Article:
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Lundbeck selects Reaxys and Reaxys Medicinal Chemistry to improve data integration

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This week Elsevier has announced that Lundbeck, a pharmaceutical company specialising in brain diseases, has selected Elsevier’s Reaxys and Reaxys Medicinal Chemistry (RMC) to support the ambitions of its Research organisation and accelerate data sharing and mining.

The current implementation will provide Lundbeck scientists with integrated access to vital chemical and biological information from the Reaxys and RMC databases, as well as internal Lundbeck data from a single, seamless interface. Both organisations have committed for multiple years and envision projects involving procurement and inventory solution integration, predictive modelling and analytical solutions helping researchers to accelerate their work.

‘Our goal is to develop therapies for complex brain diseases,’ said Ludovic Tranholm Otterbein, director Research Informatics and Operations at Lundbeck. ‘To achieve this, we need to further refine our analytical capabilities around drug discovery and get even more value from our existing data by reusing information we’ve generated over the years. The challenge has been to break down our internal data silos and increase data interoperability so that this could become a reality.’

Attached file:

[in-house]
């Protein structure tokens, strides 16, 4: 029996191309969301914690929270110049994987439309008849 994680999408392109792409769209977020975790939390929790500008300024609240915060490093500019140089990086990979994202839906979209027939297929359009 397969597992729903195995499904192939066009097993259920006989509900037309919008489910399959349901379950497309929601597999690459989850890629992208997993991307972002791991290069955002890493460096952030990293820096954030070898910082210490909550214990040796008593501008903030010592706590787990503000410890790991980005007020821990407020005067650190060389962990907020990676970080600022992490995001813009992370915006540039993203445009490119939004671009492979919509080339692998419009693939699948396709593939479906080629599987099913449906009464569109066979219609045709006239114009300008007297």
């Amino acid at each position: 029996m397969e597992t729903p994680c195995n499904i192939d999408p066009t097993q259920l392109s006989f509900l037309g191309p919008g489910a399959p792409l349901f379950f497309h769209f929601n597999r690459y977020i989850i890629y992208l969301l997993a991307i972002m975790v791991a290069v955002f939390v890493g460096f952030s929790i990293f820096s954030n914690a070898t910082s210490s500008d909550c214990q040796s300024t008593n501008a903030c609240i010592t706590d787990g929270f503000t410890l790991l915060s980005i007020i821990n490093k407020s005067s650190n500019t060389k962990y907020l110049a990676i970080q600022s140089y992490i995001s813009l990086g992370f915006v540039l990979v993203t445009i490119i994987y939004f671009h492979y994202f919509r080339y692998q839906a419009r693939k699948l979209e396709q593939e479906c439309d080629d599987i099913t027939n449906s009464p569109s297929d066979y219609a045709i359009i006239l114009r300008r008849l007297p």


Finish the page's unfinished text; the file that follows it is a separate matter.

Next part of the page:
Life science companies today are struggling with the question of how to manage the vast amounts of data they are generating. The fragmented nature of life sciences R&D – which often involves having dozens of labs with hundreds of scientists scattered across different geographies – can make it very difficult for firms to know what experiments have already been conducted. As a result, researchers frequently end up unnecessarily duplicating experiments already done by their colleagues. Even when experimental data is captured by ELNs or LIMS, this information is not often available to other research teams, leading to wasted time and resources.

‘All pharma companies know that data is the lifeblood of research, the challenge they have is ensuring that they can navigate that data to meaningfully apply it,’ said Cameron Ross, managing director, Life Science Solutions at Elsevier. ‘They need intuitive tools which enable them to understand the essence of large datasets so that they can apply the new knowledge to find better cures. We’ve drawn on our decades of experience with data management and taxonomies to develop solutions to make the lives of researchers as easy as possible and help them spend less time searching and more time innovating.’

‘Our project with Lundbeck also involves working together to integrate Reaxys solutions into its existing research ecosystem. This means not just providing out-of-the-box technical support but the right customisations and hands-on experience as well so that researchers can get optimal value out of the data.’